A cloud of suspicion lingered over Lance Armstrong when he retired. Both times.
When Armstrong bowed out in 2005, L’Equipe didn’t write the commemorative legacy piece he might have hoped for. Instead, “Armstrong’s Lie,” claimed the seven-time Tour champ’s legacy began with doping.
On the 2005 podium, Armstrong was famously quoted regarding people who doubt impressive performances in cycling: “I feel sorry for you. I’m sorry you don’t believe in miracles.” Flanking him that day were Ivan Basso and Jan Ullrich, who were both prosecuted for doping soon thereafter.
But the 2005 Tour riders marred by doping was not limited to the podium, of course. An appraisal today of the top 20 riders in the final overall reveals the following:
- 1. Lance Armstrong, Discovery Channel
- 2. Ivan Basso, CSC – confessed to Puerto involvement and banned from 2006 Tour ()
- 3. Jan Ullrich, T-Mobile – connected to Puerto and banned from 2006 Tour
- 4. Francisco Mancebo, Illes Balears – connected to Puerto and banned from 2006 Tour
- 5. Alexander Vinokourov, Astana – tested positive for doping at 2007 Tour
- 6. Levi Leipheimer, Gerolsteiner — accused of doping by Floyd Landis and former Gerolsteiner manager
- 7. Michael Rasmussen, Rabobank – ejected from 2007 Tour while in the yellow jersey
- 8. Cadel Evans, Davitamon-Lotto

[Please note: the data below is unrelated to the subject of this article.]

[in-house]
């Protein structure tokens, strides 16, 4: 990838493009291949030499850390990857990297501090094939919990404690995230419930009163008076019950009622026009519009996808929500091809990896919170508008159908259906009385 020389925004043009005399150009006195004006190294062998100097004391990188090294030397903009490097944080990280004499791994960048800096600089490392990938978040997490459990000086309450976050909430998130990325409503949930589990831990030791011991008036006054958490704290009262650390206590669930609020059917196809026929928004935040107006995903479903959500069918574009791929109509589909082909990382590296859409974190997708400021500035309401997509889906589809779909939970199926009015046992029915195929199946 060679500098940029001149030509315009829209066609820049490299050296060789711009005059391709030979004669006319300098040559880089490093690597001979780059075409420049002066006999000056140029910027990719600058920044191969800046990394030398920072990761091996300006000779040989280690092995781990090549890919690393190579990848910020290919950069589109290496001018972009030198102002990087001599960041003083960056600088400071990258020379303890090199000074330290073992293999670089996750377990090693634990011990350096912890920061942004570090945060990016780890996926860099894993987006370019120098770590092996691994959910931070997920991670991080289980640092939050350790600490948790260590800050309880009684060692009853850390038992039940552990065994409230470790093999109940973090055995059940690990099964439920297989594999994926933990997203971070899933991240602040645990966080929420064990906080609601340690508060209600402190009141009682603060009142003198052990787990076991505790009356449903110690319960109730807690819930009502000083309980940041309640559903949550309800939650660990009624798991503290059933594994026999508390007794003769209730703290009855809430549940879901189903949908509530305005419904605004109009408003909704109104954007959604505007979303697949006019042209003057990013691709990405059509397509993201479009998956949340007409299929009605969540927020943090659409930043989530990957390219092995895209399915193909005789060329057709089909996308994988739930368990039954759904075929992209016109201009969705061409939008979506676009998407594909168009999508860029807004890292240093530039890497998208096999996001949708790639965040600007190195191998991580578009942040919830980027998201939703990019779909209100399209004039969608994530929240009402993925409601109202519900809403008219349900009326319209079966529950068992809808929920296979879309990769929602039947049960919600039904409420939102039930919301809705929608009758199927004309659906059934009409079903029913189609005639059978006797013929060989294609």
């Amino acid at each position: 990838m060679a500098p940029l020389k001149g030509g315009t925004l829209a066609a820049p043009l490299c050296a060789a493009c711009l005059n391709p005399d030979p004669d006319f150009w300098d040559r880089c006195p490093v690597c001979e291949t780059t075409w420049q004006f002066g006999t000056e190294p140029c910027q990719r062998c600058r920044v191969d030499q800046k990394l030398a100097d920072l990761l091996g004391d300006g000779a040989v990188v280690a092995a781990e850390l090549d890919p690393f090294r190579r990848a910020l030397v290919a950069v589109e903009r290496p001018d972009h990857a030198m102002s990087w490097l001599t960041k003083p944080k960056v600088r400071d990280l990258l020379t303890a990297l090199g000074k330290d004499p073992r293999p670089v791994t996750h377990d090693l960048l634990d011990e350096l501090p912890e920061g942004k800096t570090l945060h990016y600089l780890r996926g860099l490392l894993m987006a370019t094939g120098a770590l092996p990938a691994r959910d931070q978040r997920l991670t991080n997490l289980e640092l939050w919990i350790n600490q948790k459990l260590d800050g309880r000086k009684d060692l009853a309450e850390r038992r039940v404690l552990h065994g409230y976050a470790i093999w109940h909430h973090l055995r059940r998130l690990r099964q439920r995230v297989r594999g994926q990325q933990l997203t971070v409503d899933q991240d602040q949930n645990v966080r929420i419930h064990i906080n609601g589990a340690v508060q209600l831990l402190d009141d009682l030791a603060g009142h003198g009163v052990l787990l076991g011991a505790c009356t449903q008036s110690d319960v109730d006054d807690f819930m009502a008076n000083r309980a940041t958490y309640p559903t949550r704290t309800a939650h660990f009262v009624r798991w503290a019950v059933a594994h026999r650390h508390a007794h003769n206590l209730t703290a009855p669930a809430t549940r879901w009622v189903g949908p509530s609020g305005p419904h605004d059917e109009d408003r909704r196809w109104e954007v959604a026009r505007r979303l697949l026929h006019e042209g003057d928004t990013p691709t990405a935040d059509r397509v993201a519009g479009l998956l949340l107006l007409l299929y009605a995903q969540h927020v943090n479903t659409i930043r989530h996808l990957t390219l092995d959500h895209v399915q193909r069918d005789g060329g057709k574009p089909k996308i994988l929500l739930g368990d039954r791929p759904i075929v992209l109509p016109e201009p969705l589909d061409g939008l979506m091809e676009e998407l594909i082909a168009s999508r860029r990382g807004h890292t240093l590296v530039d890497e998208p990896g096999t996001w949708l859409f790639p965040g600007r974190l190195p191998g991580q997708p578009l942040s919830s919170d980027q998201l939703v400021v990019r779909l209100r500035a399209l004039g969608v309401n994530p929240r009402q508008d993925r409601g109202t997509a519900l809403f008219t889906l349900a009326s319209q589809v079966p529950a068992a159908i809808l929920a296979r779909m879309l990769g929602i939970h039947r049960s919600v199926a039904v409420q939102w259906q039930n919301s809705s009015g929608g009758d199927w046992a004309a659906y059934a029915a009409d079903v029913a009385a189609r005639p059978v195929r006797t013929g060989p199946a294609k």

- 9. Floyd Landis, Phonak – disqualified as 2006 Tour winner for doping
- 10. Oscar Pereiro, Phonak – alleged to have doped by Landis
- 11. Christophe Moreau, Credit Agricole – admitted EPO use after Festina Affaire
- 12. Yaroslav Popovych, Discovery Channel – home searched
- 13. Eddy Mazzoleni, Lampre-Caffita – charged in doping conspiracy after receiving a two-year ban in 2008
- 14. George Hincapie, Discovery Channel — accused of doping by Floyd Landis
- 15. Haimar Zubeldia, Euskaltel-Euskadi
- 16. Jörg Jaksche, Liberty Seguros – admitted doping since 1997
- 17. Bobby Julich, CSC
- 18. Oscar Sevilla, T-Mobile – suspended by team in 2006 for Puerto links
- 19. Giuseppe Guerini, T-Mobile
- 20. Carlos Sastre, CSC
- Also, 23. Leonardo Piepoli, Saunier Duval-Prodir – tested positive for CERA in 2008
In all, beating a field full of confirmed or alleged dopers wasn’t necessarily the legacy for which Armstrong had hoped.
When he announced his comeback in 2008, he mentioned a repeat performance — of Tour victory, not as the guy on the receiving end of doping questions.
This week Armstrong retired, again, with suspicions of doping still swirling around him. Only this time it’s not only journalists but federal investigators who are asking the questions.
But suspicions or no, on the final day of the 2005 Tour de France, Lance Armstrong was the winner of the world’s biggest race. With his three kids looking on, Armstrong’s narrative was intact.
“I wanted the last image of their father as a sportsman to be that of a champion, and that means being in the yellow jersey,” he said at the time.
This time, Armstrong steps down without that final image.